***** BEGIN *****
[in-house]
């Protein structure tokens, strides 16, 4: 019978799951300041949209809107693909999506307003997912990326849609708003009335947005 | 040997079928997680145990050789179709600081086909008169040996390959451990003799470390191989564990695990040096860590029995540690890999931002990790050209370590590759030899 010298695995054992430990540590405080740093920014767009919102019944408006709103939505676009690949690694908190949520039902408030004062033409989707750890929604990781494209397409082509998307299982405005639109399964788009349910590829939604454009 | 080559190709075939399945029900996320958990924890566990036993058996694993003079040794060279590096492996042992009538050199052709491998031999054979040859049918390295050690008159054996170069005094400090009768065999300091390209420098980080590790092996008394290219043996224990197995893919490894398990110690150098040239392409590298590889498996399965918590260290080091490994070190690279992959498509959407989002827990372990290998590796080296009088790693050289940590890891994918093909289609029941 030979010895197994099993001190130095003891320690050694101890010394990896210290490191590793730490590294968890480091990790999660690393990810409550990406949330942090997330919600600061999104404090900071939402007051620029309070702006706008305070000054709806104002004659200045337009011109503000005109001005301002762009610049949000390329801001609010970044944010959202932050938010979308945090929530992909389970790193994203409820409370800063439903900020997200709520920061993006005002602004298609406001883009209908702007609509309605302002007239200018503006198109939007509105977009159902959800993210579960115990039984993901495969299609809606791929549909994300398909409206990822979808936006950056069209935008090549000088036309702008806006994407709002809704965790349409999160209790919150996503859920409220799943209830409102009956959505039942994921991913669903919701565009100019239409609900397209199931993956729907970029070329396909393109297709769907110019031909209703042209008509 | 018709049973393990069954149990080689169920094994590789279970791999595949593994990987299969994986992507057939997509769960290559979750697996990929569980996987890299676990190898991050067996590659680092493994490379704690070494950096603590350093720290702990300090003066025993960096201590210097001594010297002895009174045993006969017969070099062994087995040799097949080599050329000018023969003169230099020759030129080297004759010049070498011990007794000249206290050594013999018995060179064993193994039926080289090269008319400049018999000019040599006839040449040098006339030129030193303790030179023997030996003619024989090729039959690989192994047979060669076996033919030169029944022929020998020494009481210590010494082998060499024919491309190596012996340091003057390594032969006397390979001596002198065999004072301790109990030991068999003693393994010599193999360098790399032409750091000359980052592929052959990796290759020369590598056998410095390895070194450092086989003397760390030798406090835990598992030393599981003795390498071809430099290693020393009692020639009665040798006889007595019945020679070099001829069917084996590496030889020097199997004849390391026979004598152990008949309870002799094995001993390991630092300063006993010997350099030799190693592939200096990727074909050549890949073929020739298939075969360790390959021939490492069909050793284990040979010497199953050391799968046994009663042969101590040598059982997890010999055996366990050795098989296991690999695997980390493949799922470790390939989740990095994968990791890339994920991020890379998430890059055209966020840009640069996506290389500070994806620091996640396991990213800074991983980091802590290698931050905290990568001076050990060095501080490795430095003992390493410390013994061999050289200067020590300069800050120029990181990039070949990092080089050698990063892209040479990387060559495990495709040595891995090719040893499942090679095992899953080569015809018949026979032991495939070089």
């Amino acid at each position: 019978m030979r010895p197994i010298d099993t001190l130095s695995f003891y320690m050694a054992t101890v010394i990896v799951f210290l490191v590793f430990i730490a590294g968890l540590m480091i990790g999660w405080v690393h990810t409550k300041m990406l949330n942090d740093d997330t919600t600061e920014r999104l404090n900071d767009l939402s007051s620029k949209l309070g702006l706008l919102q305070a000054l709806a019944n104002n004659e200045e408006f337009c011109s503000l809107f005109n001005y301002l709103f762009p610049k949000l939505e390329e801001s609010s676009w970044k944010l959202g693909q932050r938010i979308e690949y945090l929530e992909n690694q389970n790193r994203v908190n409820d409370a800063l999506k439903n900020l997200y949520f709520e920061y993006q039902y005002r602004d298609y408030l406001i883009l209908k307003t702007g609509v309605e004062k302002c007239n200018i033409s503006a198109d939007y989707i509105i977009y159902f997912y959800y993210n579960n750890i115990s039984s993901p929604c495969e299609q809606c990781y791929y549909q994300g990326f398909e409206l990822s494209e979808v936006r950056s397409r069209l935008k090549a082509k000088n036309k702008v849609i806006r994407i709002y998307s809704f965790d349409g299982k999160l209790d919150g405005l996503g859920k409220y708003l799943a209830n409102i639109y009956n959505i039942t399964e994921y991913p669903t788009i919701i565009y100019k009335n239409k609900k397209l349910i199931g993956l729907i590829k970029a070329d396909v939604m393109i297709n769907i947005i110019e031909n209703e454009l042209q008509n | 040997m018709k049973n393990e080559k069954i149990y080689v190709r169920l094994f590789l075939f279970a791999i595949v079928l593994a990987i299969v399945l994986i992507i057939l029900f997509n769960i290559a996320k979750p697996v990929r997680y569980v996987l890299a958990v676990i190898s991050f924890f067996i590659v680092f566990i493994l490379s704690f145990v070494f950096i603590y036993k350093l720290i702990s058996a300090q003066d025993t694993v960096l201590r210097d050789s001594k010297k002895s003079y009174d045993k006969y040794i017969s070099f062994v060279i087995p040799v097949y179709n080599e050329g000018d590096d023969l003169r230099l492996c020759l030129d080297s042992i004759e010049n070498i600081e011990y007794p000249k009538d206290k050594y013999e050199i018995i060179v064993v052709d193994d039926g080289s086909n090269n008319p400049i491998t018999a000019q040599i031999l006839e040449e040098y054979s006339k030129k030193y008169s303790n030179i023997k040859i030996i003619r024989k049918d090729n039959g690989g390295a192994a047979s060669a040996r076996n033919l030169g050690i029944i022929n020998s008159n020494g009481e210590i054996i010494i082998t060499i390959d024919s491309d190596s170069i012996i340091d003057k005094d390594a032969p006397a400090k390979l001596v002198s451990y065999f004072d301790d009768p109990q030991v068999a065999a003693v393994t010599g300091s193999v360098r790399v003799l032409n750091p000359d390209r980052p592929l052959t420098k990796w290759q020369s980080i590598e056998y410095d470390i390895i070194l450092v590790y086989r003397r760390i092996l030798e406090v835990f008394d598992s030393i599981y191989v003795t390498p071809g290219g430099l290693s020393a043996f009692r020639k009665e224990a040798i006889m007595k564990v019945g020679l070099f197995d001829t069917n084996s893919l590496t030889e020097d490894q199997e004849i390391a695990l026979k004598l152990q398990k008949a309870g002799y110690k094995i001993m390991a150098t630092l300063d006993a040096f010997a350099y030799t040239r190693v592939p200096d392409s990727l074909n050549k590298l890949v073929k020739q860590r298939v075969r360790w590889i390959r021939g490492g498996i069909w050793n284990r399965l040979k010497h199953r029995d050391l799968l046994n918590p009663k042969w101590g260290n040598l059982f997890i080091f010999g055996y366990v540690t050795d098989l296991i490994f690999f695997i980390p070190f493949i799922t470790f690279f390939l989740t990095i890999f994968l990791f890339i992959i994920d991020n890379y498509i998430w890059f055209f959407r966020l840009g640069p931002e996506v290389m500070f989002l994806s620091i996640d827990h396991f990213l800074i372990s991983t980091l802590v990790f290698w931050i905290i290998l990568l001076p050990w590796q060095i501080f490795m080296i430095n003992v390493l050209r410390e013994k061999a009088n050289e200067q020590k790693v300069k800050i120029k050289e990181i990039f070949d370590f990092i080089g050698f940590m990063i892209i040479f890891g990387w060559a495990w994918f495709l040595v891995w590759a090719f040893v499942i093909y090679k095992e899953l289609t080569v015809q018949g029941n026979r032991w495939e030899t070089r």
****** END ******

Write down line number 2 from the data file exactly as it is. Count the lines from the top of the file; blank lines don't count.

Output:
């Protein structure tokens, strides 16, 4: 019978799951300041949209809107693909999506307003997912990326849609708003009335947005 | 040997079928997680145990050789179709600081086909008169040996390959451990003799470390191989564990695990040096860590029995540690890999931002990790050209370590590759030899 010298695995054992430990540590405080740093920014767009919102019944408006709103939505676009690949690694908190949520039902408030004062033409989707750890929604990781494209397409082509998307299982405005639109399964788009349910590829939604454009 | 080559190709075939399945029900996320958990924890566990036993058996694993003079040794060279590096492996042992009538050199052709491998031999054979040859049918390295050690008159054996170069005094400090009768065999300091390209420098980080590790092996008394290219043996224990197995893919490894398990110690150098040239392409590298590889498996399965918590260290080091490994070190690279992959498509959407989002827990372990290998590796080296009088790693050289940590890891994918093909289609029941 030979010895197994099993001190130095003891320690050694101890010394990896210290490191590793730490590294968890480091990790999660690393990810409550990406949330942090997330919600600061999104404090900071939402007051620029309070702006706008305070000054709806104002004659200045337009011109503000005109001005301002762009610049949000390329801001609010970044944010959202932050938010979308945090929530992909389970790193994203409820409370800063439903900020997200709520920061993006005002602004298609406001883009209908702007609509309605302002007239200018503006198109939007509105977009159902959800993210579960115990039984993901495969299609809606791929549909994300398909409206990822979808936006950056069209935008090549000088036309702008806006994407709002809704965790349409999160209790919150996503859920409220799943209830409102009956959505039942994921991913669903919701565009100019239409609900397209199931993956729907970029070329396909393109297709769907110019031909209703042209008509 | 018709049973393990069954149990080689169920094994590789279970791999595949593994990987299969994986992507057939997509769960290559979750697996990929569980996987890299676990190898991050067996590659680092493994490379704690070494950096603590350093720290702990300090003066025993960096201590210097001594010297002895009174045993006969017969070099062994087995040799097949080599050329000018023969003169230099020759030129080297004759010049070498011990007794000249206290050594013999018995060179064993193994039926080289090269008319400049018999000019040599006839040449040098006339030129030193303790030179023997030996003619024989090729039959690989192994047979060669076996033919030169029944022929020998020494009481210590010494082998060499024919491309190596012996340091003057390594032969006397390979001596002198065999004072301790109990030991068999003693393994010599193999360098790399032409750091000359980052592929052959990796290759020369590598056998410095390895070194450092086989003397760390030798406090835990598992030393599981003795390498071809430099290693020393009692020639009665040798006889007595019945020679070099001829069917084996590496030889020097199997004849390391026979004598152990008949309870002799094995001993390991630092300063006993010997350099030799190693592939200096990727074909050549890949073929020739298939075969360790390959021939490492069909050793284990040979010497199953050391799968046994009663042969101590040598059982997890010999055996366990050795098989296991690999695997980390493949799922470790390939989740990095994968990791890339994920991020890379998430890059055209966020840009640069996506290389500070994806620091996640396991990213800074991983980091802590290698931050905290990568001076050990060095501080490795430095003992390493410390013994061999050289200067020590300069800050120029990181990039070949990092080089050698990063892209040479990387060559495990495709040595891995090719040893499942090679095992899953080569015809018949026979032991495939070089």